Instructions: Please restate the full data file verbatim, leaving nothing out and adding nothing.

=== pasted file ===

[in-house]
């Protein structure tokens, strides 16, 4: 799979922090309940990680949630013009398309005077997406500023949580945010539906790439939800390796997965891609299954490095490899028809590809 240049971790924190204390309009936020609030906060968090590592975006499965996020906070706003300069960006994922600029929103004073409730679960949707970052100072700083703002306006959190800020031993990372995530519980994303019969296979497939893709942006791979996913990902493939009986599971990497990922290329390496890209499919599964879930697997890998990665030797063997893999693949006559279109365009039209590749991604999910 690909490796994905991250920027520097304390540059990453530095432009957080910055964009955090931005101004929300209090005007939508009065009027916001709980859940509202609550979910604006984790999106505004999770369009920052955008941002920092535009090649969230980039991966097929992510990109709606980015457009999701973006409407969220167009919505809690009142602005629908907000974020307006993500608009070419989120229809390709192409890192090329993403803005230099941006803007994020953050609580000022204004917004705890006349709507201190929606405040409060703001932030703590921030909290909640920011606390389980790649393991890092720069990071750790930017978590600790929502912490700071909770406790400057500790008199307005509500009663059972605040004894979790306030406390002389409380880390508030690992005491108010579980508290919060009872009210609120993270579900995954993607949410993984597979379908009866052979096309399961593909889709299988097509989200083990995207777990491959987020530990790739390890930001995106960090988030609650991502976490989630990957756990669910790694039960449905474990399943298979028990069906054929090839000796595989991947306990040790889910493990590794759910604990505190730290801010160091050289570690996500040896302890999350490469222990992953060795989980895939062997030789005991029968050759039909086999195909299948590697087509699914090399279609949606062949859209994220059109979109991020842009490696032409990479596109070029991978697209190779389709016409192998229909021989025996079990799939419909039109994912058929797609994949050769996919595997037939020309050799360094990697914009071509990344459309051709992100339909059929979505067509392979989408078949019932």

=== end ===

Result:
[in-house]
């Protein structure tokens, strides 16, 4: 799979922090309940990680949630013009398309005077997406500023949580945010539906790439939800390796997965891609299954490095490899028809590809 240049971790924190204390309009936020609030906060968090590592975006499965996020906070706003300069960006994922600029929103004073409730679960949707970052100072700083703002306006959190800020031993990372995530519980994303019969296979497939893709942006791979996913990902493939009986599971990497990922290329390496890209499919599964879930697997890998990665030797063997893999693949006559279109365009039209590749991604999910 690909490796994905991250920027520097304390540059990453530095432009957080910055964009955090931005101004929300209090005007939508009065009027916001709980859940509202609550979910604006984790999106505004999770369009920052955008941002920092535009090649969230980039991966097929992510990109709606980015457009999701973006409407969220167009919505809690009142602005629908907000974020307006993500608009070419989120229809390709192409890192090329993403803005230099941006803007994020953050609580000022204004917004705890006349709507201190929606405040409060703001932030703590921030909290909640920011606390389980790649393991890092720069990071750790930017978590600790929502912490700071909770406790400057500790008199307005509500009663059972605040004894979790306030406390002389409380880390508030690992005491108010579980508290919060009872009210609120993270579900995954993607949410993984597979379908009866052979096309399961593909889709299988097509989200083990995207777990491959987020530990790739390890930001995106960090988030609650991502976490989630990957756990669910790694039960449905474990399943298979028990069906054929090839000796595989991947306990040790889910493990590794759910604990505190730290801010160091050289570690996500040896302890999350490469222990992953060795989980895939062997030789005991029968050759039909086999195909299948590697087509699914090399279609949606062949859209994220059109979109991020842009490696032409990479596109070029991978697209190779389709016409192998229909021989025996079990799939419909039109994912058929797609994949050769996919595997037939020309050799360094990697914009071509990344459309051709992100339909059929979505067509392979989408078949019932």